- Workplace Discrimination, Harassment and Retaliation
- based on age, sex, race, pregnancy, gender, national origin, disability, sexual orientation, religion or other legally protected classifications.
- Unpaid Wages and Overtime
- Wrongful Termination
- Family and Medical Leave Act
- Employment Separation and Severance Agreements/Negotiations in New York
- Independent Contractor Agreements
- Preventative Counseling
Wrongful Termination: New York and Federal Law
Most jobs in New York State and New York City are “employment-at-will”. This means that employment can be terminated by an employer or an employee at any time, for any reason or no reason, with or without notice. But there are limits to an employer’s ability to fire its employees.
If you live or work in New York and think you suffered a wrongful termination, our experienced NYC employment lawyer can help effectively resolve your situation so you can move on with your life.
One limit of the employment at-will rule is that an employer cannot fire a worker as a result of unlawful retaliation, or workplace discrimination or harassment under New York or federal law. Unlawful discrimination or harassment is misconduct based on a person’s pregnancy, race, sex, age, disability, religion, sexual orientation, or other legally protected classification, or based on the person’s association with a member of one of the legally protected classifications (also known as “association or associative discrimination” or “discrimination by association”). For more information on federal and New York laws against workplace harassment, discrimination, and retaliation click here.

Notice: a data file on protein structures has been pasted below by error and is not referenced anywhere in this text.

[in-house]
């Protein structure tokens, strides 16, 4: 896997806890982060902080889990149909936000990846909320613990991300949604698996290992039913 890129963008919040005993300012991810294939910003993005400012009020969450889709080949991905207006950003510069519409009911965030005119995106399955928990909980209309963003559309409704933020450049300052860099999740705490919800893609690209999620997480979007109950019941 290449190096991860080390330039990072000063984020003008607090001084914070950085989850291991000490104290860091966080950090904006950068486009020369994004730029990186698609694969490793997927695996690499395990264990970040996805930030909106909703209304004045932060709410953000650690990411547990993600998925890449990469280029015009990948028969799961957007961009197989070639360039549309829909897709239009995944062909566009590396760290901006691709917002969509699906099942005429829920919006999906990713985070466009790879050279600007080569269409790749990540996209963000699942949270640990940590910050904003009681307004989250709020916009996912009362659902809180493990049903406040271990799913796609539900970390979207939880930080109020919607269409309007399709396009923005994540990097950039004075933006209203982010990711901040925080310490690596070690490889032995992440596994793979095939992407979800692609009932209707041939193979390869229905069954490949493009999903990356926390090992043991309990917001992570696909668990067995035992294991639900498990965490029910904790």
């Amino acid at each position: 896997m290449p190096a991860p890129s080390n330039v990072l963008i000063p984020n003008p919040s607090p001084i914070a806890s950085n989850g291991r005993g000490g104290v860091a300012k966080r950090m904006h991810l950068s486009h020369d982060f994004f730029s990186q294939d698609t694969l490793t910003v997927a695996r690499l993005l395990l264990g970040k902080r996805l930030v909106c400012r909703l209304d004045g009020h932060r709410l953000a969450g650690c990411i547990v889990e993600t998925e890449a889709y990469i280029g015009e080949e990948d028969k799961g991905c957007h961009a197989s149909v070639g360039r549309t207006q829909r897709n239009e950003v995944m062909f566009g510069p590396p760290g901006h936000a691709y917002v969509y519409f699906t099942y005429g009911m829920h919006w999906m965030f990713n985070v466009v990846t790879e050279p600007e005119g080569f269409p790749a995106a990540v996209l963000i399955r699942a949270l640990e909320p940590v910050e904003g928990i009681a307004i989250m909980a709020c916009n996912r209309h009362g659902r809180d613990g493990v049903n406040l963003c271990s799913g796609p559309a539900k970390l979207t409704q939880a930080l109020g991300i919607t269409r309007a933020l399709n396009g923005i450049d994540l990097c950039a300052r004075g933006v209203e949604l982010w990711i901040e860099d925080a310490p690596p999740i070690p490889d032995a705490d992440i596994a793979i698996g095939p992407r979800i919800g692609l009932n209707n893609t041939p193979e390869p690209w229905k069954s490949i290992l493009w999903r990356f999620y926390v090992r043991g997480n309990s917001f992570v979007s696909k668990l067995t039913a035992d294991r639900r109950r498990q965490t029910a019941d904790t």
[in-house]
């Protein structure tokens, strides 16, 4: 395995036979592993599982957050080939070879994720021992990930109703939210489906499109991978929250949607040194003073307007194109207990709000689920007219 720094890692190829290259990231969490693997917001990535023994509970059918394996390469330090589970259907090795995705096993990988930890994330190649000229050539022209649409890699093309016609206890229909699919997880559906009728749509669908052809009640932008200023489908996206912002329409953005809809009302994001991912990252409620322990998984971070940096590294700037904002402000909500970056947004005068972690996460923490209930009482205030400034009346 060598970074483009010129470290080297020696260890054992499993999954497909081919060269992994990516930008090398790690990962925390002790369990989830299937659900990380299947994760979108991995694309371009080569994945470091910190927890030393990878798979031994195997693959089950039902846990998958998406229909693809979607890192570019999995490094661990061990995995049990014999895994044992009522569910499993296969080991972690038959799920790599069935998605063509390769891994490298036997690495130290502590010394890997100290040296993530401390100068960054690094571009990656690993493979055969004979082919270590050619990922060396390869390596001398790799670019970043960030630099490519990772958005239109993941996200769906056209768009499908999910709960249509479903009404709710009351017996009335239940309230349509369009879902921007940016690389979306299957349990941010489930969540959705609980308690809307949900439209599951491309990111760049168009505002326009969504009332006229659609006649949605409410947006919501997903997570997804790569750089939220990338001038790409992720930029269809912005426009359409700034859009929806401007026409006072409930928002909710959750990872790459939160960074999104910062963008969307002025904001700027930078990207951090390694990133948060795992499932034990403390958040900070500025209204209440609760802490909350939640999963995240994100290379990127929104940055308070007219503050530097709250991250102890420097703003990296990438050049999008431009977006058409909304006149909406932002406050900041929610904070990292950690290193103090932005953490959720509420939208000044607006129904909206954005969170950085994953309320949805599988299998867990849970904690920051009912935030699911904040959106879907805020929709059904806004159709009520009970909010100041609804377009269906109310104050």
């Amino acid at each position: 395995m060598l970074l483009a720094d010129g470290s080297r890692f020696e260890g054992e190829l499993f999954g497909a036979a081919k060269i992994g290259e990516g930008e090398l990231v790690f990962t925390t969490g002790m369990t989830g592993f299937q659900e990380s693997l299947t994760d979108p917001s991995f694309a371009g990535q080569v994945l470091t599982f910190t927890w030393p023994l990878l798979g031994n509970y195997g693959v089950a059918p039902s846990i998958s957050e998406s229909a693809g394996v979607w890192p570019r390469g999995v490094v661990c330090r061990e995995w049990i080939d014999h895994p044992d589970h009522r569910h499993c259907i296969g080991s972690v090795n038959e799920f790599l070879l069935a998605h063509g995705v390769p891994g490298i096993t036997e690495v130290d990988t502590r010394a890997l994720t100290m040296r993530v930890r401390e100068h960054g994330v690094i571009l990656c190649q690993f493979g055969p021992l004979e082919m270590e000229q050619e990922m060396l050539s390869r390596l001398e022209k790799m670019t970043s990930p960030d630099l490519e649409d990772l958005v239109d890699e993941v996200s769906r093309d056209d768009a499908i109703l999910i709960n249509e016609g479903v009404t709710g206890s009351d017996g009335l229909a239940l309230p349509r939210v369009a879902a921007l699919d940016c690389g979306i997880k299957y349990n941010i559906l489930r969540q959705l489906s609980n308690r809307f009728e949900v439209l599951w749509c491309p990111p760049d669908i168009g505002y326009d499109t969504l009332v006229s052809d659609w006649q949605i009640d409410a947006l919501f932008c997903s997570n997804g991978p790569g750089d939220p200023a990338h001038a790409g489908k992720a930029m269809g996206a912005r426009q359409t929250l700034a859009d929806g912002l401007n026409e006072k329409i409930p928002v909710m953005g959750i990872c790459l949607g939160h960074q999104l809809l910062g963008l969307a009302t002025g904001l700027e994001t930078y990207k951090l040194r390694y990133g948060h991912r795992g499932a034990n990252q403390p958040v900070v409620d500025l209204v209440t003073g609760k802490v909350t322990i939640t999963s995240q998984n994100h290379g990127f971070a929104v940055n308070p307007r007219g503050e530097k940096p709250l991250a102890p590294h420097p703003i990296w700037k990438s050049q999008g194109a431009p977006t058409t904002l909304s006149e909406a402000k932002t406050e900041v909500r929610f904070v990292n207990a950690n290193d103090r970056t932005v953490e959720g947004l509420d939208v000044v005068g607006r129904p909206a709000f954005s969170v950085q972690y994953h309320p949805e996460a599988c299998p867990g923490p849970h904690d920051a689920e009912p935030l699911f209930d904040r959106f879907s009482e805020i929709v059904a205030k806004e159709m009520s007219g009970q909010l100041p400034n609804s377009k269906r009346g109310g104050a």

Wrongful termination under New York and federal law may also occur if an employer fires a worker in a manner that breaches an established contract that restricts termination (such as a collective bargaining agreement (“CBA”), employment offer letter, or provision in an established employee manual), or in a manner that otherwise violates New York and federal law. For example, an employer should not fire a worker for taking a sick day or an unpaid leave under the Family and Medical Leave Act. For more information on the Family and Medical Leave Act click here. A worker also should not be fired for reporting illegal activities at work such as health and safety violations or acts of discrimination, harassment or retaliation.
Other exceptions to the employment-at-will doctrine exist under sections of the New York State Labor Law. Section § 201-d of the Labor Law prohibits an employer from firing a worker for engaging in political or recreational activities outside of the workplace, for legal use of consumable products outside of work, or for membership in a union. Section § 215 of the Labor Law prohibits employers from penalizing workers for making a complaint to the employer, to the Commissioner of Labor, or to the Commissioner’s representative about any provision of the Labor Law.
If you have been fired or believe that you may be fired, keep a written record of everything that happens at work that you believe may be important. Also keep copies of all your relevant employment documents, such as any performance evaluations that you received, any notes or comments from your employer, supervisors and/or employees related to your performance or to any conflicts, discrimination or harassment that you may have experienced, and get a copy of your employee handbook and possibly your personnel file.
The law limits the amount of time you have to pursue your claims, so contact our office as soon as possible to speak to an experienced New York employment attorney about wrongful termination or other workplace issues.